The architecture of Postfix is quite different from that of a monolithic system such as Sendmail, which traditionally uses a single large program for its handling of email messages. Postfix breaks down tasks into separate functions using individual programs that each perform one specific task. Most of these programs are daemons, which are processes that run in the background on your system. The master daemon is started first, and it invokes most other processes, as needed. Postfix daemons that are invoked by the master daemon process their assigned tasks and terminate. They might also terminate after a configured amount of time or after handling a maximum number of requests. The master daemon is resident at all times, and gets its configuration information at startup from both main.cf and master.cf. See Chapter 4 for more information on Postfix configuration files.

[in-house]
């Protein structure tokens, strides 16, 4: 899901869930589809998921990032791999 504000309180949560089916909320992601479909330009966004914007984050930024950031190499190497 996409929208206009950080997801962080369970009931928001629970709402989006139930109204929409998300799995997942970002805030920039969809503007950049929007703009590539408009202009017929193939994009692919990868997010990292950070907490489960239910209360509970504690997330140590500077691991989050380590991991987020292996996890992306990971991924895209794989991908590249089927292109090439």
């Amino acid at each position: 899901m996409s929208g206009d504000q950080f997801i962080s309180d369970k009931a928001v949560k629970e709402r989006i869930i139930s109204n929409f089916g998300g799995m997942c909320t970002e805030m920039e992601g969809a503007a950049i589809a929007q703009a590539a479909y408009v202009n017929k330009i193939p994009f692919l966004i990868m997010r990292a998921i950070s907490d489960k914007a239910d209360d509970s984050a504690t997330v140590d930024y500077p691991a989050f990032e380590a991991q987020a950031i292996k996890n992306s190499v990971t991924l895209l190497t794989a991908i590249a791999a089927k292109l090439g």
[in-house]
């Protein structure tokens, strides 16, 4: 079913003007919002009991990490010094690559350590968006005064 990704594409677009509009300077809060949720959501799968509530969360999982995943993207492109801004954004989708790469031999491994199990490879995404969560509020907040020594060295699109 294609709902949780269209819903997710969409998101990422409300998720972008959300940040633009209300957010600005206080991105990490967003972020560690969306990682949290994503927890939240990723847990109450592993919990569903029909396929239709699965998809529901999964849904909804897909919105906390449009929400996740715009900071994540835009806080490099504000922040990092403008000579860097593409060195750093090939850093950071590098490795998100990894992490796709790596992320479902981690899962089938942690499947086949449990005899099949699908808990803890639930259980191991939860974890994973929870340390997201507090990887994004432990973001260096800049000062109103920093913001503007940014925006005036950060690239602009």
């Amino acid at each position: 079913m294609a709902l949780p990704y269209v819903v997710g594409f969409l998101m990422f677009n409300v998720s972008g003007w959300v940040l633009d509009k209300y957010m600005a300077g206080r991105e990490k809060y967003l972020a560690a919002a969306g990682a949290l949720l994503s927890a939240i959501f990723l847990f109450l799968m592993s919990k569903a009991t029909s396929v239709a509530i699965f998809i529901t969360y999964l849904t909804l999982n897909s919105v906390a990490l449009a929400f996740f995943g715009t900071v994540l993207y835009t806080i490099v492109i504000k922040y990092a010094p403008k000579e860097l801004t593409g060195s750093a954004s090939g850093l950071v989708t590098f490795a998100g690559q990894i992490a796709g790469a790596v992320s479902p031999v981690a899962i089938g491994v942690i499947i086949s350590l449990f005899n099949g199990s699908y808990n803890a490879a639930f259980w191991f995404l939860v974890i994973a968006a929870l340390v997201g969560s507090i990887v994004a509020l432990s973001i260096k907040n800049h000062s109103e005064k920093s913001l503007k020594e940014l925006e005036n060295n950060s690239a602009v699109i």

Figure 3-1 depicts a high-level picture of the Postfix architecture. Broadly speaking, Postfix receives messages, queues them, and finally delivers them. Each stage of processing is handled by a distinct set of Postfix components. After a message is received and placed into the queue, the queue manager invokes the appropriate delivery agent for the final disposition of the message. The next few sections in this chapter discuss the details of each of the stages.
Figure 3-1. Broad view of the Postfix architecture
General Configuration and Administration
Email and DNS
Local Delivery and POP/IMAP
Hosting Multiple Domains
Blocking Unsolicited Bulk Email
Transport Layer Security
Appendix A. Configuration Parameters
Appendix B. Postfix Commands
Appendix C. Compiling and Installing Postfix
Appendix D. Frequently Asked Questions